MANY PEOPLE think that ‘doormats’, i.e. peacemakers, are weak and submissive, but I really wonder what God will say on Judgment Day. Didn’t Jesus say, “Blessed are the peacemakers, for they will be called children of God”? (Matthew 5:9)
We don’t like showing weakness and we don’t like bearing weakness either, but if we would be genuinely Christian – children of God – then meekness (Matthew 5:5) is something we have to develop in. Would we want Jesus to say to us on the Day of Judgment, “I never knew you; go away from me, you evildoers.” (see Matthew 7:21-23)
Some ‘Christians’ are in for a rude awakening, I think – those, in present sight, that cannot take responsibility for their own actions, or for the portions of fault and blame that are due them. There lack of humility marks them as immature.
When there is fault and blame on both sides, what sets the Christian apart is their desire to repent of what they could have done better. Their focus isn’t on what the other person did wrong. No, that’s where they ply grace, allowing the other person to find their portion of fault and blame themselves.
The best test of the true Bible-believing Christian, I believe, is their preparedness toward, willingness to engage in, and response of others’, repentance.
Repentance may be the most important improper noun in the Bible.
The Power of Admitting “I Was Wrong”
Honesty, as an attitude of courage, coupled with the courage to admit ‘”I was wrong” through repenting, is one characteristic set of the mature person.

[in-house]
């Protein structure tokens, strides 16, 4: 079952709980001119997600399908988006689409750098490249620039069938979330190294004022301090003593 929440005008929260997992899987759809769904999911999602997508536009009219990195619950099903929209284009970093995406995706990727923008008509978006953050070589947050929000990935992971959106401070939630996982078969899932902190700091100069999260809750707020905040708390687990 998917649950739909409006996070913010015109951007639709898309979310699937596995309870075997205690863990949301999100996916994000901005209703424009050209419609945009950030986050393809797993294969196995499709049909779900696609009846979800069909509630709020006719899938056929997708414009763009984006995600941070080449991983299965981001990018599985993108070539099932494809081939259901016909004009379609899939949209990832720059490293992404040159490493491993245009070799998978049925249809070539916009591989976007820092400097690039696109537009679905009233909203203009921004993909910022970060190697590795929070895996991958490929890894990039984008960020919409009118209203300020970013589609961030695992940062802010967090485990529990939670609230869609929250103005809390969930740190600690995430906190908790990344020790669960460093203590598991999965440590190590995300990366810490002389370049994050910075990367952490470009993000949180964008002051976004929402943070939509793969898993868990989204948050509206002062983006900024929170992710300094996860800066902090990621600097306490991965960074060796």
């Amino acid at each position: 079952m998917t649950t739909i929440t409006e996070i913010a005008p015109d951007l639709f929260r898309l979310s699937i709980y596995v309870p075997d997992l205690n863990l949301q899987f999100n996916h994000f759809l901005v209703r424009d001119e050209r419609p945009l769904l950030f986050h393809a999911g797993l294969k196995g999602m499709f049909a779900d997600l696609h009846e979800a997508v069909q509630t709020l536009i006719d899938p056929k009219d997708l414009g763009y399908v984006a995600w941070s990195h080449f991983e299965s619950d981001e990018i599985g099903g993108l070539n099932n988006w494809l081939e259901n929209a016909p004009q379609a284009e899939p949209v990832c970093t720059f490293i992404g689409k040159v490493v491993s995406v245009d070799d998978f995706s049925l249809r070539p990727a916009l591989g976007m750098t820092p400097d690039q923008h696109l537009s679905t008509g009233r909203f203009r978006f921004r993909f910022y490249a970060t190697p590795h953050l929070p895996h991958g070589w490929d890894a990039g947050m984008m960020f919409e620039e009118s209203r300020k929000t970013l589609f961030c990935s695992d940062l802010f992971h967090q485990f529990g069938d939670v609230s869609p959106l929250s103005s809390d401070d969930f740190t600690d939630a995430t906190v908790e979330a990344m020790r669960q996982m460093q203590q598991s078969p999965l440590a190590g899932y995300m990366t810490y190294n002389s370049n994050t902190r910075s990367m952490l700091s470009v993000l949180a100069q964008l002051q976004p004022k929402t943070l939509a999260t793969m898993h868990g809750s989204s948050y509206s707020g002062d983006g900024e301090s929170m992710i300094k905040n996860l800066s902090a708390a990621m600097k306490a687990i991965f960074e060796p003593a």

What an irony that is! A mature person admitting they were wrong. But, when we have grown through submitting for the sake of it – to simply keep the peace because we were scared of the consequences – then we have applied courage. And courage, which empowers honesty and fuels the humility of repentance, never lets us down.
Of course, there are times when it’s just much wiser to buckle – i.e. when relating with the stubborn fool who must always be right (see Proverbs 26:4-5). These times we are forgiven for taking a shorter route, or bypassing that way altogether. It is most sensible to enter cautiously, for dealing with proverbial fools is a minefield. (Studying the fool in Proverbs is a study in wisdom, for the wise must be able to handle a fool.)
How are we to resolve this conflict?
Perhaps it’s gone on too long,
Sometimes reconciliation’s easy,
Especially when we say, “I was wrong.”
© 2013 S. J. Wickham.